Kudos to critics like A. O. Scott for telling the truth about this movie and Whedon’s failed vision for The Avengers. Just because people spend their money on something hotly anticipated doesn’t mean it’s good. This movie is a crass manipulation of people to cough up money to cover the studio’s ill-spent investment, and you can keep doing this because moviegoers are not entitled to demand a refund for the waste of two hours of their life. Nor, can they take you to court over product misrepresentation through trailers that set a tone of quality that the feature film doesn’t even begin to reach. Clearly, it’s time for that kind of consumer protection in the movie industry, because failing that it seems unlikely that studios will actually take responsibility for the egregious waste of resources that goes into churning out mediocre movies like The Avengers, let alone the outright duplicity of packaging it as something worthwhile and meaningful.

4 Responses to “If Manipulative Marketing Keeps Making Money… Why Stop Making Bad Movies?”

  1. Dewey says:

    Somebody call the WAAAAAAHmbulance.

  2. Think says:

    Is this The Onion?

  3. Alex McCaffrey says:

    I humbly disagree with most of your critique. Here are some bullets:

    *Setting up each character would take forever. You thought it was long as is, try adding another hour of establishing scenes. People who went to see this are fans. Period.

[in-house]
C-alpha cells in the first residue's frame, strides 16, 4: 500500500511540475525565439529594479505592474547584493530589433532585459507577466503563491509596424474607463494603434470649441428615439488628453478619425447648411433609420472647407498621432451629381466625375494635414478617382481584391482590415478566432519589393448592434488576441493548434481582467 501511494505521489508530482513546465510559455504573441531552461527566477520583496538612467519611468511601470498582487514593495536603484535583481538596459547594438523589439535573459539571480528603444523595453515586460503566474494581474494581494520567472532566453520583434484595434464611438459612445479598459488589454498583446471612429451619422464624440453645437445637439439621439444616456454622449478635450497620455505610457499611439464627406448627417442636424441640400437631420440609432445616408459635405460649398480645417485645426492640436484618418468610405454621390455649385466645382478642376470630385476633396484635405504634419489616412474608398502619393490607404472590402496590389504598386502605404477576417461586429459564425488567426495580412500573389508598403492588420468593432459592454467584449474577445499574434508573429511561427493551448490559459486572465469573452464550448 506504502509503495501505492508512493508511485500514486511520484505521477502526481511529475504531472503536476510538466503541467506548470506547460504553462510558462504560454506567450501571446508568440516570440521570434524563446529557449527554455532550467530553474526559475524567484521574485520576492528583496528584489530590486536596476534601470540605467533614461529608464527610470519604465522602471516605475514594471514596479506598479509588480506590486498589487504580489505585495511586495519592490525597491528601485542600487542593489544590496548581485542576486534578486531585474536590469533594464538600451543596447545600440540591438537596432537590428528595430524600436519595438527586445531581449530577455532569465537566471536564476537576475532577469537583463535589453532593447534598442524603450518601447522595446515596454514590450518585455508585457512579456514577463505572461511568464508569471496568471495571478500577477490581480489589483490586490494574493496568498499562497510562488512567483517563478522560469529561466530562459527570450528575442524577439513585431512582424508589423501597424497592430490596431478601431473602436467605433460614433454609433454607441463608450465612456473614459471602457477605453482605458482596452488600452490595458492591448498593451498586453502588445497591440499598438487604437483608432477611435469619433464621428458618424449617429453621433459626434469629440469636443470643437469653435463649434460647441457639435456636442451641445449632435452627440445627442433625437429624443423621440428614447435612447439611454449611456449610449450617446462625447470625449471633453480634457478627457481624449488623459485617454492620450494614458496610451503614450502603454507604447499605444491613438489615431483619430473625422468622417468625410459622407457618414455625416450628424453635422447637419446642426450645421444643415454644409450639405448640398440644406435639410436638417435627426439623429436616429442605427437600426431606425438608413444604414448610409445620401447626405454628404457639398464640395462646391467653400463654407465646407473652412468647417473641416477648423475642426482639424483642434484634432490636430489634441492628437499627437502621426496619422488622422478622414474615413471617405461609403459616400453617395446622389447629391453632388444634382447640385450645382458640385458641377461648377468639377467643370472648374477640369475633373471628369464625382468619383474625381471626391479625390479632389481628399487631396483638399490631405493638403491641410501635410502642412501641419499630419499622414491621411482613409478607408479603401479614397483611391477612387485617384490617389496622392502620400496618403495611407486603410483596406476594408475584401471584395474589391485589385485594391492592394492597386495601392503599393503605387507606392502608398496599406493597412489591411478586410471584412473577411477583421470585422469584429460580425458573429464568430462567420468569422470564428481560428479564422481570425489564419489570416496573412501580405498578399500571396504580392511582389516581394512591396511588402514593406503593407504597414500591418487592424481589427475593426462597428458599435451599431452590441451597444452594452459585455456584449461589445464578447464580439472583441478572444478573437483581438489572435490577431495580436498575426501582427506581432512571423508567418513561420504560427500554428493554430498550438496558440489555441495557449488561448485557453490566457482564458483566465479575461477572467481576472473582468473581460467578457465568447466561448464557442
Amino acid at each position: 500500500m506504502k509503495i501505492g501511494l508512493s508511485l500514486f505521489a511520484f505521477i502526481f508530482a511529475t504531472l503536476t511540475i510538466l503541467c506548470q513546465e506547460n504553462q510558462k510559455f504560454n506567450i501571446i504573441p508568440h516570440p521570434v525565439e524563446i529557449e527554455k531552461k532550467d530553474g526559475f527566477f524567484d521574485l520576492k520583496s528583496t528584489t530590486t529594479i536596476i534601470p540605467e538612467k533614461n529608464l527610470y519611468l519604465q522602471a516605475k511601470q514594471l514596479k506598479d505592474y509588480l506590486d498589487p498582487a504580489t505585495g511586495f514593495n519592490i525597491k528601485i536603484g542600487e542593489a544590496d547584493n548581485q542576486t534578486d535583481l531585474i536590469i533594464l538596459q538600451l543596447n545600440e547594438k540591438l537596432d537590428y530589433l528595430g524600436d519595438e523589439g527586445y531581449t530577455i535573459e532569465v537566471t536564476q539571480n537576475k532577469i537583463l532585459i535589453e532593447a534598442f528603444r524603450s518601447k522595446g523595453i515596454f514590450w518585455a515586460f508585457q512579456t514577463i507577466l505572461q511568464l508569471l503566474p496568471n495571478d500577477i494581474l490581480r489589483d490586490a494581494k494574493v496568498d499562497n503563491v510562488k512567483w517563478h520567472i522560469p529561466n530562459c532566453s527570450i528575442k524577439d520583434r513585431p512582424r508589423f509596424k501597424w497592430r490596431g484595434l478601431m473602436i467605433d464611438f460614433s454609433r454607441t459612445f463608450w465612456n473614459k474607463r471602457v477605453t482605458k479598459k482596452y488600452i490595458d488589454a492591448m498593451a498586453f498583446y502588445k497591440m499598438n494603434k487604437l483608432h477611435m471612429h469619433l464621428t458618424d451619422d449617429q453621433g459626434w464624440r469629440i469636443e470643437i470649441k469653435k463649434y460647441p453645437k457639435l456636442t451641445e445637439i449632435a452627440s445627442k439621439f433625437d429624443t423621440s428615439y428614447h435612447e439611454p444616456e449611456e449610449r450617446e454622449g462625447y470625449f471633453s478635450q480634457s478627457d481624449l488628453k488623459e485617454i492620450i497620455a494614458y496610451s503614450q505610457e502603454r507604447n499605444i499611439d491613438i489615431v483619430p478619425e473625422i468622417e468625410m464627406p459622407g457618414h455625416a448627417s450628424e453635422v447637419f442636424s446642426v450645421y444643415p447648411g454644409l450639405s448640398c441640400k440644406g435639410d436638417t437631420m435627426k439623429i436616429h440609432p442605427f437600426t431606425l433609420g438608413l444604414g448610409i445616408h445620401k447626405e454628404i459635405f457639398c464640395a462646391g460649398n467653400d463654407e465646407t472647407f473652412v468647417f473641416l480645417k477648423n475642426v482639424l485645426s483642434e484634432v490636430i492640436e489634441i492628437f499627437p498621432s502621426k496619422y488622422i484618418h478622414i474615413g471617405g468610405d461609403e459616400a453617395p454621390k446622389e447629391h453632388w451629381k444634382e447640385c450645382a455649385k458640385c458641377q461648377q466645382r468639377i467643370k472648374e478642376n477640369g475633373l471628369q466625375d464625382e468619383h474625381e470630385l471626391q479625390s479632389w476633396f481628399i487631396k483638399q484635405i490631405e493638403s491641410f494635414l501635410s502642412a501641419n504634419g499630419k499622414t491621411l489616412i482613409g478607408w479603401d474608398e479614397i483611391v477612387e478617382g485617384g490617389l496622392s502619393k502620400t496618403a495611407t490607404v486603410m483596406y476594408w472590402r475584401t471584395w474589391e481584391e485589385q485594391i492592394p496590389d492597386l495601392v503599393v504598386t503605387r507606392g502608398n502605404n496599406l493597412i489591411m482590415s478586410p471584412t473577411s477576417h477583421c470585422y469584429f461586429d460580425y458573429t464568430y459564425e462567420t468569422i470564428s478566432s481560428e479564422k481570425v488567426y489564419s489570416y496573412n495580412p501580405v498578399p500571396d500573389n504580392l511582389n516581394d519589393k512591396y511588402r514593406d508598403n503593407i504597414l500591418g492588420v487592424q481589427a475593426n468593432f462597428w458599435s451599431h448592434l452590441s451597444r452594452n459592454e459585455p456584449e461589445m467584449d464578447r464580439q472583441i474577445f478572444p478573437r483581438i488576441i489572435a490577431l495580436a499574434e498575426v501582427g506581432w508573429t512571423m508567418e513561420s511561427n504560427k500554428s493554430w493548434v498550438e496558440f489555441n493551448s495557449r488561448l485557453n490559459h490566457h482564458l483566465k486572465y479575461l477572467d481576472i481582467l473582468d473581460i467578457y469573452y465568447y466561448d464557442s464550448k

*Its a free country, you don’t need to “cough up” any money if you have no interest in seeing it. Also, it never insulted my intelligence. Its a comic book movie. Suspension of belief is a given. Did you come out of Superman going “I’m not sure that spinning the world backwards thing is scientifically sound”. No one is trying to insult you. We like you. Its alright.

    *Demanding a refund for something is just bad form and embarrassing. Ill spent investment? It had box office receipts of over $200 million on opening weekend plus Thursday. Sounds like they are going to get a good ROI to me.

    *Taste is a subjective thing. General acceptance does not always equate to quality, but the stats on the opening weekend are insane. 50% of the audiance was over 25, 40% were women. Best open ever by a significant margin. This is a widely appealing and entertaining two hours. Slow out of the gate, but really delivered after that.

    *The CGI was used to enhance at just the right points. It was not a crutch like in some other movies. I believe it was well executed.

    I give it a B+ overall; it was refreshingly likable. Joss Whedon is the man BTW, with great nerdcred. Louis Leterrier, for real? After what I consider a failed Hulk and the disappointing Clash of the Titans, I wouldn’t let him sit for my dog. Something to consider.

  4. Kate Erbland says:

    It appears this anonymous letter was sent to a number of sites (we received it at FSR in our editors’ box), and it actually seemed too boring and off-base to publish. Not liking a film is obviously fine, but what exactly is the point of this?